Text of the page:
potting of bewitchment
EIGHT million Harry Potter books in the market
and not counting the spin-offs! Not surprisingly, many Christians
are concerned about this. This Harry Potter phenomenon has generated
some interesting debates amongst Christian parents, mainly over
the issue of whether or not they should allow their children
to read them.
From my chanced encounters
with the literature of such debates, I am given the impression
that they have often given out more heat than light. Not wanting
to add to this pyre, I hope to take a different tack.
I am not as interested
in the books themselves as the phenomenon they create and the
dust they kick up. In my opinion, these books will probably lose
their attraction for our children pretty soon, and another set
of books will take over. What is more important for us is to
think of broader issues.
The fact of the
matter is that the genre of fantasy will always be with us. Fantasy
creates an alternative universe into which we are invited to
see how certain values are being expounded through the lives
of different characters and in different settings in an exciting
way. Consequently, the impact of its messages, open or subliminal,
will always be felt differently.
It is true that the
settings within which stories of fantasy are developed have,
in the course of human history, intentionally or unintentionally
promoted some undesirable beliefs and practices, but banning
such books will not stop our children from reading them as they
are so easily available.
In an age where
information is exchanged so easily, banning can often be an exercise
in futility. What is worse, banning may bring about a backlash,
engendering the very situation we hope to avoid. Our children's
curiosity over them and their desire to read them might easily
be intensified when the ban is applied. And they will read them
without telling us. Such harried potting of bewitchment into
the net of censorship may work precisely to enhance its status.
Yes, while the
powers that be (be they political leaders or ecclesiastical readers)
may shut the formal door to such books, the back doors and the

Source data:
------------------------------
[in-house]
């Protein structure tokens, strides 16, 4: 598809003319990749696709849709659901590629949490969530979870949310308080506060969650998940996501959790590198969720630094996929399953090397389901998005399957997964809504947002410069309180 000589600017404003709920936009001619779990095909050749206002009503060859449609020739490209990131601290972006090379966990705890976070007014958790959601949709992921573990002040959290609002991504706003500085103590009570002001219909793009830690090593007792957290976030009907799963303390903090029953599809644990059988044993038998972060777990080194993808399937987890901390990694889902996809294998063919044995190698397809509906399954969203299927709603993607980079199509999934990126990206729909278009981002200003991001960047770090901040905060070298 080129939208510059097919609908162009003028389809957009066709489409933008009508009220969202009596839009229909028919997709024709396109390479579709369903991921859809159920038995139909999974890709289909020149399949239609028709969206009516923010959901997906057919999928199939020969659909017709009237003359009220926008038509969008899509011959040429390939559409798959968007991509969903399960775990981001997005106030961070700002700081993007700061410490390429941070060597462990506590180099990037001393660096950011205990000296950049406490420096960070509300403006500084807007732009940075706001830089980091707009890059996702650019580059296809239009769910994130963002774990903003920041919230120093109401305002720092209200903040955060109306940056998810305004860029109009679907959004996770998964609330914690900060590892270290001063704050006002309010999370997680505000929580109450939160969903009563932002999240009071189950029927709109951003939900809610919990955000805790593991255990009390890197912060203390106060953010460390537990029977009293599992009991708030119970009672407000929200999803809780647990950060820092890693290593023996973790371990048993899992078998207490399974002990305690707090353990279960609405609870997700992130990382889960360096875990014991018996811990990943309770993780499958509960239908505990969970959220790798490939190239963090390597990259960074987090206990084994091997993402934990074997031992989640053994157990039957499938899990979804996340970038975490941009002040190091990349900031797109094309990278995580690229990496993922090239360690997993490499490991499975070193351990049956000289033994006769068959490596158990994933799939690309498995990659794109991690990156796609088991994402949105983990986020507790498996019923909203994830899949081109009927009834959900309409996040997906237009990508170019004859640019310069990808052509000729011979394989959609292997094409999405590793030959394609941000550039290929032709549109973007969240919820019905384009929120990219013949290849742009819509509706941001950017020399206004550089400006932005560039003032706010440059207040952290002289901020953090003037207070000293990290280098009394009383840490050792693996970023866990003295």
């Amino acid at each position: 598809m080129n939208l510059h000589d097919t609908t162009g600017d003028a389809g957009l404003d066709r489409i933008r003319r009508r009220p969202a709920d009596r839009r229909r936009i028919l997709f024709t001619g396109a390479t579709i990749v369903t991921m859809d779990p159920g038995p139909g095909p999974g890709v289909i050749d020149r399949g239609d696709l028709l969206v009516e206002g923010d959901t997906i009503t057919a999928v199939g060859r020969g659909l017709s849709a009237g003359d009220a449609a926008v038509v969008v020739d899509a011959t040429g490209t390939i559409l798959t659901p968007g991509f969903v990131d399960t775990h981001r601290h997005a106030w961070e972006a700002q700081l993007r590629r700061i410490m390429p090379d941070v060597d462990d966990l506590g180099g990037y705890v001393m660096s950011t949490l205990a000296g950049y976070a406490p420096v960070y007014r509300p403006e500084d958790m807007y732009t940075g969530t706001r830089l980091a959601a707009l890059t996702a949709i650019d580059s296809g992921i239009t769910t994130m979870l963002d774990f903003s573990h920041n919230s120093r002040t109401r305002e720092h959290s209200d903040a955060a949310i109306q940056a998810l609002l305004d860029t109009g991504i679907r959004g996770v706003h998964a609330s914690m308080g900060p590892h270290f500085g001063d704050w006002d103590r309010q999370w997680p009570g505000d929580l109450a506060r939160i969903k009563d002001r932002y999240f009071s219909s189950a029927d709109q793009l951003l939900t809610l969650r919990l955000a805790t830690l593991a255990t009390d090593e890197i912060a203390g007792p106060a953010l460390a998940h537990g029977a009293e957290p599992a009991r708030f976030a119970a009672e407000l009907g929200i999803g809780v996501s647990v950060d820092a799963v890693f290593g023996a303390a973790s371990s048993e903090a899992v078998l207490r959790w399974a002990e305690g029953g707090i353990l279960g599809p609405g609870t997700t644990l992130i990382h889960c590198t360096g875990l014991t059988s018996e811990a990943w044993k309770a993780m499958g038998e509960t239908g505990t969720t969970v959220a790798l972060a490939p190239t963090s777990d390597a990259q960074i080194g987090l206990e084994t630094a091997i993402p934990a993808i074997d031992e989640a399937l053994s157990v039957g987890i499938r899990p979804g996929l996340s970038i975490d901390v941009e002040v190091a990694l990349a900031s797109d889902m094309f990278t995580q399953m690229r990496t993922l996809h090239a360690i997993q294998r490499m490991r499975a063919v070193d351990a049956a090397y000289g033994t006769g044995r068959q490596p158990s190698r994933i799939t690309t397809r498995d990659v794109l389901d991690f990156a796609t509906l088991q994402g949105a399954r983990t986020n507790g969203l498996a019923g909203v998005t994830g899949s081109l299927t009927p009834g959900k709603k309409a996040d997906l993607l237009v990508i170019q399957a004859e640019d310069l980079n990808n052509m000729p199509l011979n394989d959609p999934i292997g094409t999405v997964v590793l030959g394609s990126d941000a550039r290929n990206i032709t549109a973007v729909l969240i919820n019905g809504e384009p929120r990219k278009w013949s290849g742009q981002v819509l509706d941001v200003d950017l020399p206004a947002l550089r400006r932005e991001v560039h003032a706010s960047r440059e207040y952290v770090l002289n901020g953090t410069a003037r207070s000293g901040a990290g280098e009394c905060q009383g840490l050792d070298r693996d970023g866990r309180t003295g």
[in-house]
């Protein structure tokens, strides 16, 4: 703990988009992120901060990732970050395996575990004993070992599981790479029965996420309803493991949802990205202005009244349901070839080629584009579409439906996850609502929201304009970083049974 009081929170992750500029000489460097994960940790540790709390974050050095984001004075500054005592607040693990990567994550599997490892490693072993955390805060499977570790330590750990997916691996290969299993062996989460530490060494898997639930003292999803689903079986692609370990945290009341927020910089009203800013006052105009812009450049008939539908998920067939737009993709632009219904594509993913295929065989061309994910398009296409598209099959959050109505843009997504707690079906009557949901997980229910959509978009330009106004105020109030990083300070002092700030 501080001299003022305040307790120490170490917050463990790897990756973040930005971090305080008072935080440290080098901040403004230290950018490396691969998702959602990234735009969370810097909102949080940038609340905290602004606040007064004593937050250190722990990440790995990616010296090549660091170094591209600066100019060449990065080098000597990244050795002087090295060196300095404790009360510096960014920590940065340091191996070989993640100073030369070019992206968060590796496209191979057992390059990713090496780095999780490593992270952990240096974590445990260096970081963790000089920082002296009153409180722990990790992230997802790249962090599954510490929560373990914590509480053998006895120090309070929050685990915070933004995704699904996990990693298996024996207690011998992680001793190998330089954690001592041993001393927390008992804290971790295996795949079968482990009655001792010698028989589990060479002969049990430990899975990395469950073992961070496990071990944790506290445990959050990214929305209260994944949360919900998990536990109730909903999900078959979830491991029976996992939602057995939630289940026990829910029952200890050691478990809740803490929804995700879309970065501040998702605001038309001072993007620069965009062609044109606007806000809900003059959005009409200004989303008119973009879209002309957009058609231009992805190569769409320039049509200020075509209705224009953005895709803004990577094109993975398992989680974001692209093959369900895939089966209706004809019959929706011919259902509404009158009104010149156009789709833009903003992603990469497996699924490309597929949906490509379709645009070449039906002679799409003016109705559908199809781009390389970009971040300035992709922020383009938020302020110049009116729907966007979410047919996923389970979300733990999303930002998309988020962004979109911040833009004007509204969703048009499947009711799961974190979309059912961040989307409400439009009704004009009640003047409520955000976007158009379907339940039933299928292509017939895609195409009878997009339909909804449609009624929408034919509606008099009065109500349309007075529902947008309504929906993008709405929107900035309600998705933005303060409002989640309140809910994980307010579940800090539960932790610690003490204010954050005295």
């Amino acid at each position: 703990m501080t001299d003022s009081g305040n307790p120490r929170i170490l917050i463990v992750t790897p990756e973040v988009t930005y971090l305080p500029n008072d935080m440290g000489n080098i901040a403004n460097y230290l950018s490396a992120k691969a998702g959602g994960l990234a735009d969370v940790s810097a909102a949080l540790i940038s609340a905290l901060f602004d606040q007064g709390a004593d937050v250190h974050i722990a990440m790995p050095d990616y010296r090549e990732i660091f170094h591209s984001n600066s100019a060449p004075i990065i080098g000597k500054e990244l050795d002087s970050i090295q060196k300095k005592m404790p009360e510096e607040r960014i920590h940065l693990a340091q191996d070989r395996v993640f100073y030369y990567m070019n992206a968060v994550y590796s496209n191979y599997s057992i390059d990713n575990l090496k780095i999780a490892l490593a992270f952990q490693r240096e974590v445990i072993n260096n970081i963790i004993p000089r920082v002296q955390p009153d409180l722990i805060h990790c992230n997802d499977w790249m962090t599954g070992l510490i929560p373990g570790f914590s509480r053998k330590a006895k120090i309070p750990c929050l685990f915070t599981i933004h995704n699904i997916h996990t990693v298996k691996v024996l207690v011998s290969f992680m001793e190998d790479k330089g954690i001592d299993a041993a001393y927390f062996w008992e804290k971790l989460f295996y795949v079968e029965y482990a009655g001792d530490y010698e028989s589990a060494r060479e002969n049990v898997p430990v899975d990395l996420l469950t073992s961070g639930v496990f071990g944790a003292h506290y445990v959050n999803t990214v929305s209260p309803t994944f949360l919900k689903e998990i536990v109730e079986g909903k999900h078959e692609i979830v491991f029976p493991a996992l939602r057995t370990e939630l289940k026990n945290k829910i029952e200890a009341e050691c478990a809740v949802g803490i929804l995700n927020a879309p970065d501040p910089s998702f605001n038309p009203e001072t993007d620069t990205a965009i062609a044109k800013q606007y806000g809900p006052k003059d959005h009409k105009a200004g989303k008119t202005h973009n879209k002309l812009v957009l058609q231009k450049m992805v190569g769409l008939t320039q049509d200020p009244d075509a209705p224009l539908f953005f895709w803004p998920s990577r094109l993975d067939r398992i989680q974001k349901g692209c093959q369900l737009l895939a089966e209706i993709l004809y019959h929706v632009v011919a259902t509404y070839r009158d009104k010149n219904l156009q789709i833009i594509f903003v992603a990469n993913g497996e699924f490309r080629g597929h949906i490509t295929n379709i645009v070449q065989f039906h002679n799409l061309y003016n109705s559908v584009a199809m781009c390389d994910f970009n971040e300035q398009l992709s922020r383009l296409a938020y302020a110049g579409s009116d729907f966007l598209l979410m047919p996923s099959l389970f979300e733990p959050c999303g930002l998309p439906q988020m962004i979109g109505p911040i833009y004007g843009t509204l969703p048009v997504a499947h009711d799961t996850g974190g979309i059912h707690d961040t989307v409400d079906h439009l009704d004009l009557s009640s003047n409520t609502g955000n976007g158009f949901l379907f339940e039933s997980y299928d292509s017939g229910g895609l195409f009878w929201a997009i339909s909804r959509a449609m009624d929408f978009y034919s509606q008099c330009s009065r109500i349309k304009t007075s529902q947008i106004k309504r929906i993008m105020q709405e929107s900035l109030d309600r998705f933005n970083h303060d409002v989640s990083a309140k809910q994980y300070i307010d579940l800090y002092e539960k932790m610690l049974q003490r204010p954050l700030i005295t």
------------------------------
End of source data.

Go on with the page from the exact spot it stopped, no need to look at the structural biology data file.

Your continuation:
secret windows remain open to them. Is there a better way to
deal with bewitching trends or books that easily open juvenile
As I see it, it is
a matter of whether we are to be or not to be, rather than to
ban or not to ban. Let me explain. In Scripture, the building
up of a community of faith is emphasised again and again (see
the many relevant passages in the Pauline letters). This is seen
clearly in Deuteronomy 6, a chapter which contains the "creed"
of Israel, otherwise known as the Shema.
In this chapter,
the fundamental doctrine and praxis of the faith are sounded:
there is only one God, Yahweh, and those who believe in this
one God is to love Him with all that they are and have. Such
a faith is to be handed on from parents to children under all
circumstances and in varied ways. It becomes the topic they are
to talk about and live out. In this way, a community of faith
comes into being. This community of faith will be confident of
its heritage and resources, and is ably poised to face the slings
and arrows - and yes, the books also - the world throws at it.
Could it be that
many Christians are frightened by the Harry Potter phenomenon
because solid doctrines are hardly taught in churches today in
their manic dispensing of only what makes Christians feel good?
This rings in the funds for the Church but hardly strengthens
the soul. Consequently, the ban and the cane are all that we
know. What the faith really is and how it might leaven the whole
world are left untaught and unexplored.
Could it also be that
the continuity of the faith is seldom found inculcated in Christian
homes? Parents do not know how to communicate this. If they do,
they could only quote Scripture without being able faithfully
and creatively to demonstrate how that faith answers the many
questions and trends of our world. So our children grow up knowing
only what is forbidden without knowing what the real issues are.
Being a Christian in
this world is not about knowing what right buttons to push to
get things done or go to heaven. He has a faith by which he understands
and his worldview shaped. By word and deed, he communicates this
faith to his children and testifies to it before his fellow humans
Through a community
that knows its faith and is confident of it, a community that
is handing it on by word and deed creatively and faithfully,
bewitchment can then be potted safely in the soil of true theology
Dr Tan Kim Huat is Dean
of Postgraduate Studies at Trinity Theological College.